Nazi Hunt Museum allegations are 'unproven'

Limerick Leader 19 December 2008
By Mike Dwane 

ALLEGATIONS that John and Gertrude Hunt, who amassed the collection housed in the Hunt Musuem, were intimately linked with notorious dealers in Nazi looted art remain "unproven", according to the chairman of the museum.

Dr Roger Downer, a former president of the university of Limerick, was reacting to the publication of a report on the Hunts by the Paris-based Simon Wiesenthal Centre, the international Jewish human rights organisation.

The delayed 165-page report was published last week in response to an earlier examination of the controversy by American academic Dr Lynn Nicholas, a recognised international art loss expert, which said there was "no proof whatsoever" that John and Gertrude Hunt – who donated their collection to the State – were involved in Nazi-looted art trades.

But Dr Shimon Samuels, Simon Wiesenthal Centre, has called on Taoiseach Brian Cowen to reopen the investigation of the Hunts and broaden its terms of reference to include all business dealings of the Hunts.

The Wiesenthal Centre's report outlines a number of allegations and draws a number of definite and potential links between the Hunts and Nazi art dealers, collaborators and sympathisers. But the initial reaction to the report in Limerick has been to maintain the Wiesenthal Centre's claims are short on evidence and long on innuendo.

"The allegations made by Dr Samuels against the Hunts are most serious and, although the Hunt Museum does not have a mandate to comment on behalf of the Hunt family or to conduct the investigation proposed by Dr Samuels, it regrets greatly that the reputation of such generous and public spirited philanthropists should be tarnished by unproven innuendo and conjecture," said Dr Downer.

The controversy erupted when Dr Samuels sent a letter to President McAleese five years ago asking her to suspend an award given to the museum. This was on the basis of infromation received by the Wiesenthal Centre on John and Gertrude Hunt.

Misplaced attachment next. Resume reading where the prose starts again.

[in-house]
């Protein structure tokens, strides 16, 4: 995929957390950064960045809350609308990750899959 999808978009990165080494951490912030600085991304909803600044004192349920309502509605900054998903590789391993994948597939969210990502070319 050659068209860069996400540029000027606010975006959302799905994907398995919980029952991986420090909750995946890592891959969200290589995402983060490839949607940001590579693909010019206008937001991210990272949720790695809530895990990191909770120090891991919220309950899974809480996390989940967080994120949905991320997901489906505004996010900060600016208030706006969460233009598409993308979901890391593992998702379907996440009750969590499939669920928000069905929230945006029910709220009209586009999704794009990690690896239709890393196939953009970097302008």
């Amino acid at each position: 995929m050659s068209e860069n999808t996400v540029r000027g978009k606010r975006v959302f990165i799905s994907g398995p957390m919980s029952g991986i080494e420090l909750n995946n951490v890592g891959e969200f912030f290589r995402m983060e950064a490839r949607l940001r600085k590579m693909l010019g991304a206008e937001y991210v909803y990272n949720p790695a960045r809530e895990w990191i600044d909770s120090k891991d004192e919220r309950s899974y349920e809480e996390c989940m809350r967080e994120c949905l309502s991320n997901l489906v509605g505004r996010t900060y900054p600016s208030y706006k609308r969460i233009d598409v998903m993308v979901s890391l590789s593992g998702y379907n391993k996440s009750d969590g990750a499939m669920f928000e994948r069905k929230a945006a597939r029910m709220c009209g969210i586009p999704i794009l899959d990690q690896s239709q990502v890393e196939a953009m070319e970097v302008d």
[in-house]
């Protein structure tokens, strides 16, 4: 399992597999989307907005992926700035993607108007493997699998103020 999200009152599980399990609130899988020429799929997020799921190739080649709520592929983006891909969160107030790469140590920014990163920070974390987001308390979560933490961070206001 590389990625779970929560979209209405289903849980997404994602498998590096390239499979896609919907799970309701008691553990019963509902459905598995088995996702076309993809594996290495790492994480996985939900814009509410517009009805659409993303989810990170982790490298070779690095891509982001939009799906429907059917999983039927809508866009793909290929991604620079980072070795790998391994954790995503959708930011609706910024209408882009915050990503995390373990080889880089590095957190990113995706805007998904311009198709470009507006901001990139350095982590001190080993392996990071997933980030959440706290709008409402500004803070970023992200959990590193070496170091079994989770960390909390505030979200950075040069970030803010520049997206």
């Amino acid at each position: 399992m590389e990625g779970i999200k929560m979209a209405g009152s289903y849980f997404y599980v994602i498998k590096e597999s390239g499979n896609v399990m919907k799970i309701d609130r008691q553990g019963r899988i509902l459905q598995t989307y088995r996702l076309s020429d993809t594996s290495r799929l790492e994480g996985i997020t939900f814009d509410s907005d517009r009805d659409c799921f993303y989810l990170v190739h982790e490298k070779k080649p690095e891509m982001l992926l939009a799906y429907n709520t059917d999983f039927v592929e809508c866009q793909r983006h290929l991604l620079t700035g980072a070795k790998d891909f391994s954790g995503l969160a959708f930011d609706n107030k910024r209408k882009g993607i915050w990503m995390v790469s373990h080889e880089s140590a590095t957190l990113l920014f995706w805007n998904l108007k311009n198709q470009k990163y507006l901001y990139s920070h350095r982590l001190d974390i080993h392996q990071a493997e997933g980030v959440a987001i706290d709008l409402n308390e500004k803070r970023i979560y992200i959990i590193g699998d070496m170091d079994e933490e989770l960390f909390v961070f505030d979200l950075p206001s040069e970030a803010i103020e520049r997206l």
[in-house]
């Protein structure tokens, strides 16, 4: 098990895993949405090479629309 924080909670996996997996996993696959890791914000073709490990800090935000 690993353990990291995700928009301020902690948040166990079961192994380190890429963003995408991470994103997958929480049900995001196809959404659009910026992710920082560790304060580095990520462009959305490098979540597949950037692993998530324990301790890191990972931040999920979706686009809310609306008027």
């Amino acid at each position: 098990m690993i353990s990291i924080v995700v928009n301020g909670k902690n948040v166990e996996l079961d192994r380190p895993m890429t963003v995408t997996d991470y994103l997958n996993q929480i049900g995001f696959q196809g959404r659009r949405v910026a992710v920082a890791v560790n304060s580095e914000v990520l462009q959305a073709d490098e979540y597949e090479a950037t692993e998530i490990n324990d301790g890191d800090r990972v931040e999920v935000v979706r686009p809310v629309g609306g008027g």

Archaeologist Erin Gibbons had written a review of the Hunt Museum guide, published in the Irish Arts Review in early 2003, which referred to the Hunts' "Nazi associations". And it is Ms Gibbons who is the author of the report published by the Simon Wiesenthal Centre last week.

Among the findings and allegations in the report – some new, other repeated – are:

– That the Hunts corresponded with Swiss-based Alexander von Frey, who wartime records show traded in Nazi-looted art. There is no evidence from files in the Irish Military Archives that the Hunts were involved in any such transaction but further research is recommended by Dr Nicholas and Ms Gibbons.

– That the Hunts were friendly with Dr Adolf Mahr, director of the National Musuem before the war and the head of the Nazi Party in Ireland. It is suggested that Mahr may have been involved in helping the Hunts set up in Ireland after leaving the UK in 1940.

– That the restoration of crannogs at Cragganowen, in which John Hunt was involved, was championed by Mahr as he believed they were inspired by Germanic lake dwellings